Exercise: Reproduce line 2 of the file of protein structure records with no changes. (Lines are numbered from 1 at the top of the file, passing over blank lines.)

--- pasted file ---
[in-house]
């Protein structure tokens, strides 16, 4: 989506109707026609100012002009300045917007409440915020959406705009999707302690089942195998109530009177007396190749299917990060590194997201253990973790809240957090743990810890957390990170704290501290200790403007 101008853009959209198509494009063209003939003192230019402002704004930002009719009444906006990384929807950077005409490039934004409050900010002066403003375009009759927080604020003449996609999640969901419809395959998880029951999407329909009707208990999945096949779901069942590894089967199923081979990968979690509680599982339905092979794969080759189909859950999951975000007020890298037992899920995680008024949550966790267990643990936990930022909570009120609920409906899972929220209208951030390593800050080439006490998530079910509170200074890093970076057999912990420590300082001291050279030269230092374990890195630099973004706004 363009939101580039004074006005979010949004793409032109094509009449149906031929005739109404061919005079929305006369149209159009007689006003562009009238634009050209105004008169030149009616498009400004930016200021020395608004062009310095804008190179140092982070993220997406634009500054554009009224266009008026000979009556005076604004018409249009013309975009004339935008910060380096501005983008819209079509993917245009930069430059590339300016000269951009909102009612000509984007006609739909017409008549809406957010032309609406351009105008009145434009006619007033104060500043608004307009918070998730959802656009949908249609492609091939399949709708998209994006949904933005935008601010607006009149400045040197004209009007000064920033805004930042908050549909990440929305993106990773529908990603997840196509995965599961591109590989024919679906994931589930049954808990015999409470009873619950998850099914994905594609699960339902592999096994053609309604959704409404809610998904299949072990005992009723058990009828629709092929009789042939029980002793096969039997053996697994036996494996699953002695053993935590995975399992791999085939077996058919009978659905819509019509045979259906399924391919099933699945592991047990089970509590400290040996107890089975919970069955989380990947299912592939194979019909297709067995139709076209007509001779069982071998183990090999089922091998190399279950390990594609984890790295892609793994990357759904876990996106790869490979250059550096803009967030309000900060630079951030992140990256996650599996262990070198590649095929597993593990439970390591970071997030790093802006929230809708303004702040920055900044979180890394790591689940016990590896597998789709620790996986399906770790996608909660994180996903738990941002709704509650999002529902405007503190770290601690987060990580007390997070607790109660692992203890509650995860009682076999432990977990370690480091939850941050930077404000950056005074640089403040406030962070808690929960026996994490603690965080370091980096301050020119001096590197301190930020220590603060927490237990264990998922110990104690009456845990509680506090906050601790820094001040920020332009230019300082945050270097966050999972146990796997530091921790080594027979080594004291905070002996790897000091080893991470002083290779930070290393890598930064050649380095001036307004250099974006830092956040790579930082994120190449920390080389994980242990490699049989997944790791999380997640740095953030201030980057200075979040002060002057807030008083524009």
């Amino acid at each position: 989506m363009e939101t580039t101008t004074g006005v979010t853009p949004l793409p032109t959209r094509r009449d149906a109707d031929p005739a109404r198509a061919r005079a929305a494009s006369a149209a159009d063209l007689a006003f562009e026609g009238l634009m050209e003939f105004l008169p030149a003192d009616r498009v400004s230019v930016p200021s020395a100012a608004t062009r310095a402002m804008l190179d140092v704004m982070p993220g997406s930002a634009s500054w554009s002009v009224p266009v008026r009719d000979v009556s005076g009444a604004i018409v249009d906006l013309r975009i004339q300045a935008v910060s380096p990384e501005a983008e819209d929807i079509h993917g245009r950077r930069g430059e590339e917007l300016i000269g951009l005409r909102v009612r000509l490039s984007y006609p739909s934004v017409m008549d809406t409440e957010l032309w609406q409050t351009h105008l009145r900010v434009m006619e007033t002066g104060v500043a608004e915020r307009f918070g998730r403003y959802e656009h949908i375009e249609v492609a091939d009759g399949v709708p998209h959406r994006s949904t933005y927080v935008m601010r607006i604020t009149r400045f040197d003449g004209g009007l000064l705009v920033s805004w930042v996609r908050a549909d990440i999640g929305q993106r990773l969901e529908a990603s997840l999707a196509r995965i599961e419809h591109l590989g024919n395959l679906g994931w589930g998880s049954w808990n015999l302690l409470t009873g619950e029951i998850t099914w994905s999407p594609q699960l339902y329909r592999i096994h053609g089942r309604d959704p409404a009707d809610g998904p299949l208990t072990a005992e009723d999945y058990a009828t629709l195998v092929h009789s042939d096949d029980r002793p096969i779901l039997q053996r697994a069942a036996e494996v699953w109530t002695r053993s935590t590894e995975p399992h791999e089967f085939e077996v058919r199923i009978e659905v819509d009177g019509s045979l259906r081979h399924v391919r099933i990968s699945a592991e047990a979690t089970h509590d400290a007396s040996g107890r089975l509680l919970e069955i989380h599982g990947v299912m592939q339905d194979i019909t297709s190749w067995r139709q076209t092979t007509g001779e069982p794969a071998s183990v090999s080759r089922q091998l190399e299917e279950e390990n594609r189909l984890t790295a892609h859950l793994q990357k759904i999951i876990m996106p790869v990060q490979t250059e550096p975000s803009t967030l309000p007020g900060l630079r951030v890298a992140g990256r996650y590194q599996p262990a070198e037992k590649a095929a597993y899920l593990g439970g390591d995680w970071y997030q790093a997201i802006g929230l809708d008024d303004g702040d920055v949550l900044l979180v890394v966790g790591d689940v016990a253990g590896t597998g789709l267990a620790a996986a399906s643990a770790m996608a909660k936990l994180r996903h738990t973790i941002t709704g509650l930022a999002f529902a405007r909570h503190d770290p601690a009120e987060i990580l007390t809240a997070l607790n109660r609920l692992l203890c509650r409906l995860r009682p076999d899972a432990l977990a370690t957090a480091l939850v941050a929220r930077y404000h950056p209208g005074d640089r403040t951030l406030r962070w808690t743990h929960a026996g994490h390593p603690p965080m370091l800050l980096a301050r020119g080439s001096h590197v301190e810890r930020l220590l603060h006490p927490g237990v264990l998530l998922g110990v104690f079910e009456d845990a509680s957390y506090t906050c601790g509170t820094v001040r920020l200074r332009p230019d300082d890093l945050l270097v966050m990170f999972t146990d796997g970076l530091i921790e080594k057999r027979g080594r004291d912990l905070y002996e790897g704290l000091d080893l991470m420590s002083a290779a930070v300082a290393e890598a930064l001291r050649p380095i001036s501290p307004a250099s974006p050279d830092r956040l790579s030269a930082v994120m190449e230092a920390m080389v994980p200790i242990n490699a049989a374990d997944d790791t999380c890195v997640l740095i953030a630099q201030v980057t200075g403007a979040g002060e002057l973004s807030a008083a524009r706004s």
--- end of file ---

């Protein structure tokens, strides 16, 4: 989506109707026609100012002009300045917007409440915020959406705009999707302690089942195998109530009177007396190749299917990060590194997201253990973790809240957090743990810890957390990170704290501290200790403007 101008853009959209198509494009063209003939003192230019402002704004930002009719009444906006990384929807950077005409490039934004409050900010002066403003375009009759927080604020003449996609999640969901419809395959998880029951999407329909009707208990999945096949779901069942590894089967199923081979990968979690509680599982339905092979794969080759189909859950999951975000007020890298037992899920995680008024949550966790267990643990936990930022909570009120609920409906899972929220209208951030390593800050080439006490998530079910509170200074890093970076057999912990420590300082001291050279030269230092374990890195630099973004706004 363009939101580039004074006005979010949004793409032109094509009449149906031929005739109404061919005079929305006369149209159009007689006003562009009238634009050209105004008169030149009616498009400004930016200021020395608004062009310095804008190179140092982070993220997406634009500054554009009224266009008026000979009556005076604004018409249009013309975009004339935008910060380096501005983008819209079509993917245009930069430059590339300016000269951009909102009612000509984007006609739909017409008549809406957010032309609406351009105008009145434009006619007033104060500043608004307009918070998730959802656009949908249609492609091939399949709708998209994006949904933005935008601010607006009149400045040197004209009007000064920033805004930042908050549909990440929305993106990773529908990603997840196509995965599961591109590989024919679906994931589930049954808990015999409470009873619950998850099914994905594609699960339902592999096994053609309604959704409404809610998904299949072990005992009723058990009828629709092929009789042939029980002793096969039997053996697994036996494996699953002695053993935590995975399992791999085939077996058919009978659905819509019509045979259906399924391919099933699945592991047990089970509590400290040996107890089975919970069955989380990947299912592939194979019909297709067995139709076209007509001779069982071998183990090999089922091998190399279950390990594609984890790295892609793994990357759904876990996106790869490979250059550096803009967030309000900060630079951030992140990256996650599996262990070198590649095929597993593990439970390591970071997030790093802006929230809708303004702040920055900044979180890394790591689940016990590896597998789709620790996986399906770790996608909660994180996903738990941002709704509650999002529902405007503190770290601690987060990580007390997070607790109660692992203890509650995860009682076999432990977990370690480091939850941050930077404000950056005074640089403040406030962070808690929960026996994490603690965080370091980096301050020119001096590197301190930020220590603060927490237990264990998922110990104690009456845990509680506090906050601790820094001040920020332009230019300082945050270097966050999972146990796997530091921790080594027979080594004291905070002996790897000091080893991470002083290779930070290393890598930064050649380095001036307004250099974006830092956040790579930082994120190449920390080389994980242990490699049989997944790791999380997640740095953030201030980057200075979040002060002057807030008083524009």